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Real estate firms push to avoid notice in Obama tax rewrite

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 Lobbyists for the largest real estate investment trusts in the U.S. are working to shield the industry from paying corporate taxes if President Barack Obama and Congress agree to a tax code rewrite.

The industry, which includes Indianapolis-based REITs Simon Property Group Inc. and Duke Realty Corp., is guarding against a potential proposal from the Obama administration that would impose new taxes on partnerships and similar companies with more than $50 million in gross receipts that are currently exempt from corporate income tax. The National Association of Real Estate Investment Trusts has spent $1.1 million this year lobbying Congress on issues that include a tax overhaul, while the Real Estate Roundtable has spent $1.5 million.

REITs, which are companies that own, operate and sometimes finance real estate projects, reported a total equity market capitalization of $461 billion as of July 31, according to the National Association of Real Estate Investment Trusts. The administration would be overlooking a significant revenue source that could be used to offset lower corporate rates if it ignores these firms in shifting tax-status rules, said Henrietta Treyz, a vice president at Height Analytics, a Washington, D.C., research firm.

“If you carve out REITs, how much money is Treasury really raising?” she said. “If you carve out this revenue-raising proposal, what are you left with?”

Obama is expected to propose revisions to the U.S. tax code as early as September. Sandra Salstrom, a spokeswoman for the U.S. Treasury Department, declined to comment on what might be included in the plan, including whether it would affect REITs.

One of the main questions about Obama’s tax proposal and those being developed in Congress involves the treatment of so-called pass-through companies. These are firms structured as partnerships or S corporations that accounted for almost one-third of all income reported on individual returns in 2009, according to the Tax Policy Center, a Washington-based nonpartisan research organization. The profits pass through to individual tax returns, allowing owners to avoid paying the corporate income tax, regardless of the firm’s size.

Though REITs and pass-through entities don’t have to pay most corporate taxes, they are structured in ways that impose different requirements on their owners.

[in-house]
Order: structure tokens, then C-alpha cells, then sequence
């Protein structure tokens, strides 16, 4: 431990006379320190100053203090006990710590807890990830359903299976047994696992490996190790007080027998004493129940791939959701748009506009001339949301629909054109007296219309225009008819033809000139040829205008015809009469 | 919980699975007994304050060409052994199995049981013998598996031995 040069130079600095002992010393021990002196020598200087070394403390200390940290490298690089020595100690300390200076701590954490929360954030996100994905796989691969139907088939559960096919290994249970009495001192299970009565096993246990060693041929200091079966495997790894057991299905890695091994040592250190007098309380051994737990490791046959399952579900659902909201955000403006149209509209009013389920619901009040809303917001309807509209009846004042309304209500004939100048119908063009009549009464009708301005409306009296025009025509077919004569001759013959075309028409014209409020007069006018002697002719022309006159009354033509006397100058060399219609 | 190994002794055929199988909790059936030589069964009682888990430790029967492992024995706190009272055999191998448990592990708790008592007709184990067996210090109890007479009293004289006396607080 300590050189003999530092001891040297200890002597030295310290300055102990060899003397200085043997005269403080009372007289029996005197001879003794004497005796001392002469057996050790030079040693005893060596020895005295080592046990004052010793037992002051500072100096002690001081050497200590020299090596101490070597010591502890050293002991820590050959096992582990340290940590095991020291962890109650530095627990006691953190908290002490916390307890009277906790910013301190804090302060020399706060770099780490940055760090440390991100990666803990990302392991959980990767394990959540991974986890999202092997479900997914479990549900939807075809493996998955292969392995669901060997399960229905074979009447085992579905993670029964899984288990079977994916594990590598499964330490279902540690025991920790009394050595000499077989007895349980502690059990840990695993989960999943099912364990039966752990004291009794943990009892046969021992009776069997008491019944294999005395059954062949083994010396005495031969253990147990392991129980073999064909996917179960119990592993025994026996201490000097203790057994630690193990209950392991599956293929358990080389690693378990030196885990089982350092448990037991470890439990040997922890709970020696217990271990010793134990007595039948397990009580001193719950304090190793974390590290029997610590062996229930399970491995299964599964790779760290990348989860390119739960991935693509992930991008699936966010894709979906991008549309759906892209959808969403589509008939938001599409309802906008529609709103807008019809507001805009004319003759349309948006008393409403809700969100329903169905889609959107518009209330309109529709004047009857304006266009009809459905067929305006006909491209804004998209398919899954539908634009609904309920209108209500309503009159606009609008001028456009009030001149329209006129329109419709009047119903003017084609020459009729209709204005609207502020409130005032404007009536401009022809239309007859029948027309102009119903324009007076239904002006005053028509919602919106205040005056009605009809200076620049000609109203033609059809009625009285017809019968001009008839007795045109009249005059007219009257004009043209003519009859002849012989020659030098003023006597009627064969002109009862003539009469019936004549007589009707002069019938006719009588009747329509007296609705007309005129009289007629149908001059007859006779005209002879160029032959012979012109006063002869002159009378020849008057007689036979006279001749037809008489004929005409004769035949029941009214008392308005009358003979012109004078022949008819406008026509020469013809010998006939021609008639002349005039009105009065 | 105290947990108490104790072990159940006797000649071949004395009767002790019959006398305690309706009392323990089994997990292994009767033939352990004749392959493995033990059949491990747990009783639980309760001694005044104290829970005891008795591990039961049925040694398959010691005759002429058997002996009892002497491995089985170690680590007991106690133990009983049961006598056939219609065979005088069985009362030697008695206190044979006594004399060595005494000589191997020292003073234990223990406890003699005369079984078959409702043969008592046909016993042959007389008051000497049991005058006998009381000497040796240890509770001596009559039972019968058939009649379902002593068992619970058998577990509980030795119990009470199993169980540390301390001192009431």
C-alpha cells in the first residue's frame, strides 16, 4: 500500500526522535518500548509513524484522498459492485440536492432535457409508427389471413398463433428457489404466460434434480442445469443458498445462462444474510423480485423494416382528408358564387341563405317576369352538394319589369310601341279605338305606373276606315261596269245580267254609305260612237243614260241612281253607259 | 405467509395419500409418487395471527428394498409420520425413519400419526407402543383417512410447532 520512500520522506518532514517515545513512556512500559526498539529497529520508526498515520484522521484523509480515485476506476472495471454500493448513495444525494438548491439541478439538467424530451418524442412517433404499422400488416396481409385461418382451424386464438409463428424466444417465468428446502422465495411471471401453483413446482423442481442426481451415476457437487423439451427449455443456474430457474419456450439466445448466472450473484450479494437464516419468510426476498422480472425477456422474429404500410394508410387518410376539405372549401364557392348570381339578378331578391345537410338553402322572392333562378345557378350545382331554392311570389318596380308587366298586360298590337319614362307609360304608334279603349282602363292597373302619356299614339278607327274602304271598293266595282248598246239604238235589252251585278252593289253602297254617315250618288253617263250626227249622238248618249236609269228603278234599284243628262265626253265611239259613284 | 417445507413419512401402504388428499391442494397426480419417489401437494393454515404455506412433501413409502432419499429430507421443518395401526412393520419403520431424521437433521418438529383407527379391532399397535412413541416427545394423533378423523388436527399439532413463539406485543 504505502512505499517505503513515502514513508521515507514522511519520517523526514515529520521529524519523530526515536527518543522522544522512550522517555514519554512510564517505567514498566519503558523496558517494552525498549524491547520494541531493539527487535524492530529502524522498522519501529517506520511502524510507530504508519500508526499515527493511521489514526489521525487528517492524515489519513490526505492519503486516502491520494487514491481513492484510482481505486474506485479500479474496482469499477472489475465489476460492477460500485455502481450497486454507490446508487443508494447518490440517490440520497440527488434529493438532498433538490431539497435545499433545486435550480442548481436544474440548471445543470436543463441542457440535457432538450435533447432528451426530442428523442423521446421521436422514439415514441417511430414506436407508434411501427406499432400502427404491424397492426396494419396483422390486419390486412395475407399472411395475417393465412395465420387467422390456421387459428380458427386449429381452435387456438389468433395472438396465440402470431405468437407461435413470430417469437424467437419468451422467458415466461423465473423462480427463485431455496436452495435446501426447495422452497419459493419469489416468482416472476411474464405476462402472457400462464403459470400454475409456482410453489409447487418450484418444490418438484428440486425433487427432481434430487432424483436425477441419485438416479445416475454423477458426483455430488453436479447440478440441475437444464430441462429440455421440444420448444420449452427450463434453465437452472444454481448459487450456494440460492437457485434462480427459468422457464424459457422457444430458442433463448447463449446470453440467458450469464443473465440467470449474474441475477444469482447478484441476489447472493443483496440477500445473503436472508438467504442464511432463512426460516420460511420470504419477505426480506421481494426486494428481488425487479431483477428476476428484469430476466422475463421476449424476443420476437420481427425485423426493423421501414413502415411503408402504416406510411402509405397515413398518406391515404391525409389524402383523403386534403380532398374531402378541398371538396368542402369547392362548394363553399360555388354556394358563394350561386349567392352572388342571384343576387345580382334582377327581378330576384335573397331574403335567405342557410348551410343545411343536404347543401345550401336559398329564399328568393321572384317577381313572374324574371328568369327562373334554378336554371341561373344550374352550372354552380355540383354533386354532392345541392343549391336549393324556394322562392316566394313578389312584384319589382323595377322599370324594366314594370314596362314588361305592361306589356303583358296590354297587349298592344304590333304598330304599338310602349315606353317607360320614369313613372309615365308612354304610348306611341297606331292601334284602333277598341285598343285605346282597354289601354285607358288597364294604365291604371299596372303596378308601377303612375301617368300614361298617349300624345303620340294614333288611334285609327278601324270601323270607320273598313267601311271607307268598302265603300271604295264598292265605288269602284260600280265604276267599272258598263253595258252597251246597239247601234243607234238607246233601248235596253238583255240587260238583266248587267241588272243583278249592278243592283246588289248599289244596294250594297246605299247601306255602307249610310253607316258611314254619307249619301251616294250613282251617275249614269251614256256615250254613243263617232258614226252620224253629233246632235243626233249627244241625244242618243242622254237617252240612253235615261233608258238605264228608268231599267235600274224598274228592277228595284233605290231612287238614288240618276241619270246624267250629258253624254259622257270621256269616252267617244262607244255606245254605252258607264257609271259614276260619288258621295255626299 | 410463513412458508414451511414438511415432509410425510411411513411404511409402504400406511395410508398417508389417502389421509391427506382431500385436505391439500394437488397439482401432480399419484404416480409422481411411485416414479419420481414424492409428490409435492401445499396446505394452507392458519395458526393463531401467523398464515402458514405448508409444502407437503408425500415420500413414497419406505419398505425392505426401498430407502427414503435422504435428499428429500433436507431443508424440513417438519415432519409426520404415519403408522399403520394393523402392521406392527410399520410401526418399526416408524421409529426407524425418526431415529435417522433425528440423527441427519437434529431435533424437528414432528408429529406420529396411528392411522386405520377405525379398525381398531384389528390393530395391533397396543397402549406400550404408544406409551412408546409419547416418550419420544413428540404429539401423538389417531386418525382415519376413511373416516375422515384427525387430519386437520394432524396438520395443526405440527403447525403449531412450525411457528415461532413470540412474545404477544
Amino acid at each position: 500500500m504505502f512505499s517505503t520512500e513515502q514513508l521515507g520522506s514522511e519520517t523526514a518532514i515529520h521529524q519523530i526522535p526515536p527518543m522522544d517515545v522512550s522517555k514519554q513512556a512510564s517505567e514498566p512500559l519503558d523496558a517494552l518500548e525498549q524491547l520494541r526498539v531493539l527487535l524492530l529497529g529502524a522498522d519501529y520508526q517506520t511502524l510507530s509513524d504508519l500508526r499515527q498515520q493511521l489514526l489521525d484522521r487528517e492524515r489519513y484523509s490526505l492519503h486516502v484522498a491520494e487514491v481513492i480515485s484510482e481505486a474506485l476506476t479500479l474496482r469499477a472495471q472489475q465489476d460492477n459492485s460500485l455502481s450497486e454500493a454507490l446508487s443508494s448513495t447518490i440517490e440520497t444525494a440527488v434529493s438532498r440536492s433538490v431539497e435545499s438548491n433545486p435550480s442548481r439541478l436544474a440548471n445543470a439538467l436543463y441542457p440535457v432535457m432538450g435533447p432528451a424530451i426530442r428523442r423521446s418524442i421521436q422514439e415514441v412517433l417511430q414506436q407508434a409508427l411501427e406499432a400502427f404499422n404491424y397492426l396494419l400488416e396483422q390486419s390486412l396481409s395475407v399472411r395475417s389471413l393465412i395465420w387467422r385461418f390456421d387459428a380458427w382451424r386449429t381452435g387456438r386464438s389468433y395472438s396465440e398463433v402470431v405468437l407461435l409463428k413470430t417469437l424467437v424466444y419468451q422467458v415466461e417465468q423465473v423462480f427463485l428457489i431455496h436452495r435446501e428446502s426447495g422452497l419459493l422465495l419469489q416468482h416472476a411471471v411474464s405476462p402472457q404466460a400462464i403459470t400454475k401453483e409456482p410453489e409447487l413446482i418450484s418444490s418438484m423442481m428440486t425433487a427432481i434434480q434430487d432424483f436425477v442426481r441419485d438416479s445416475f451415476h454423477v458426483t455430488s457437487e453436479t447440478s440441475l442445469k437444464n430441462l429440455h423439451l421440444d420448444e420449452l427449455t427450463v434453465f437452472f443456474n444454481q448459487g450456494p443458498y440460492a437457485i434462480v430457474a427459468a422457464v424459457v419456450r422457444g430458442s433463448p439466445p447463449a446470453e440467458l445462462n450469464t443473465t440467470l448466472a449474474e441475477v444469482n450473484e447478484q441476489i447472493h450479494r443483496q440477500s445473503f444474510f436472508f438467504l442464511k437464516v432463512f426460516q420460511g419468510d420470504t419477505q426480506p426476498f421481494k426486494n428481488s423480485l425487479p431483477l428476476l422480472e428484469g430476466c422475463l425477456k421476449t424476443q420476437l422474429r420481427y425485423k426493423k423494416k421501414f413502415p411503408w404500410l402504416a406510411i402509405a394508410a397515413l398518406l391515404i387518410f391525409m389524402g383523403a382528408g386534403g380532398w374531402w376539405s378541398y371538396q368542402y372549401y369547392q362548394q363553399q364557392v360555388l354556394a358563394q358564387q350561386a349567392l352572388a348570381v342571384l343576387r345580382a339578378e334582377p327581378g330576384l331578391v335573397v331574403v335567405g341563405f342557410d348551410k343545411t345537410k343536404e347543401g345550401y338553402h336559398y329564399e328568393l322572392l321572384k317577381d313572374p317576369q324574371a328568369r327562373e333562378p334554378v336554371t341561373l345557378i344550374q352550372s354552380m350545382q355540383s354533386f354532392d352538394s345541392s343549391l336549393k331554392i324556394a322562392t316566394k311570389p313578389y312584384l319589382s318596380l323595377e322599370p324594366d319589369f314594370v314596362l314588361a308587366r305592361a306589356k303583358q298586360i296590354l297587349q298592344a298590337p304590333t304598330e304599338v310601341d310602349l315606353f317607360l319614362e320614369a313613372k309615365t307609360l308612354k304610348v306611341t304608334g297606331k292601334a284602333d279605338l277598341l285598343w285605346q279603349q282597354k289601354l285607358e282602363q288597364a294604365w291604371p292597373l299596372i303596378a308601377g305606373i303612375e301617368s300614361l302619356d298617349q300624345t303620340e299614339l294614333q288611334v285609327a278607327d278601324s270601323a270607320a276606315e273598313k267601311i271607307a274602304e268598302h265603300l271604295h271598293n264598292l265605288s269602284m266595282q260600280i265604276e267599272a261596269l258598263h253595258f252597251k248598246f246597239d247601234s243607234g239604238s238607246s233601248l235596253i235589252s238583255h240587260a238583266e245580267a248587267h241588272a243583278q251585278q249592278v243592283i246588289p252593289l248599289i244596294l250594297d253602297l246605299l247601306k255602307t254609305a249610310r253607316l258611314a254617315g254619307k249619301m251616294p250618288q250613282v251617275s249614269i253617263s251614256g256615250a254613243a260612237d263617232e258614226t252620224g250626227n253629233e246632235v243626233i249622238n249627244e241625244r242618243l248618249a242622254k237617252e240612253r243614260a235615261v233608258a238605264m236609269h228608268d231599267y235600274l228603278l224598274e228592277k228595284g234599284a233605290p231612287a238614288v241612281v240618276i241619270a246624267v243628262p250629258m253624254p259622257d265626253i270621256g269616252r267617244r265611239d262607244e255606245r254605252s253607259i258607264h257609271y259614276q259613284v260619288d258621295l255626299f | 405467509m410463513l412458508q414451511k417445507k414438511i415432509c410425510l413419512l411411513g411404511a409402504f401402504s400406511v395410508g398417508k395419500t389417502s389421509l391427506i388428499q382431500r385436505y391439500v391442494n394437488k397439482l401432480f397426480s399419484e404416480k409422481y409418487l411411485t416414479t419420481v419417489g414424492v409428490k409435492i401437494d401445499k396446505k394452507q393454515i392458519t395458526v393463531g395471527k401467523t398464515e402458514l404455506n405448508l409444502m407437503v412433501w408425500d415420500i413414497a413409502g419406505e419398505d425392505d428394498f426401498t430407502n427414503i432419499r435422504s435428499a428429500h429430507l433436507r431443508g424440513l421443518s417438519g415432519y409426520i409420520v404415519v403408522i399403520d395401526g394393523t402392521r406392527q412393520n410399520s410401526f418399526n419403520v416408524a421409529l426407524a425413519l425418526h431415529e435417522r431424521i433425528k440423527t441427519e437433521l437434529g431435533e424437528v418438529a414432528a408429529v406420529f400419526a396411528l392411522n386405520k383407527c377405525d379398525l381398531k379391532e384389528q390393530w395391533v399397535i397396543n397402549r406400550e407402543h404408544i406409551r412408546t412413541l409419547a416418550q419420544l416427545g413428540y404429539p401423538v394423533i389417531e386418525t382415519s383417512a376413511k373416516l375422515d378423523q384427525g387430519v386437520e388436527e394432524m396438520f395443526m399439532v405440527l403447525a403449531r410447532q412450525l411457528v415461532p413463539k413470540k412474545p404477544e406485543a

Treyz estimates that it will cost the Treasury $125 billion per percentage point over 10 years to lower the corporate tax rate from its current 35-percent maximum. Pass-through entities are a place to look for money to help cover the forgone revenue.

“This is all about the concept of broadening the base,” she said. “That doesn’t just mean people making less than $8,000 a year paying taxes now. That means getting more companies to pay into the corporate tax.”

Tony Edwards, the senior vice president and general counsel of the National Association of Real Estate Investment Trusts, said his industry has some fundamental differences from pass-through entities. While pass-throughs may retain some income, REITs are required by law to distribute at least 90 percent of their taxable income to shareholders each year. Any remaining income is taxed at the corporate rate, so most REITs return 100 percent of taxable income to shareholders.

That creates market pressure, he said.

“Since REITs must distribute virtually all of their taxable income, they need to periodically go back to the market to raise more capital,” Edwards said. “If they have not been good stewards on behalf of their shareholders, it becomes difficult to raise more money.”

Though REITs don’t pay a corporate tax, their shareholders can’t take advantage of the 15-percent tax rate for dividends that Congress passed in 2003. REIT dividends are treated as ordinary income.

“REIT dividends are already disadvantaged versus C corporations with respect to taxes,” said Jim Sullivan, the managing director of REIT research at Greenstreet Advisors, a research firm in Newport Beach, Calif.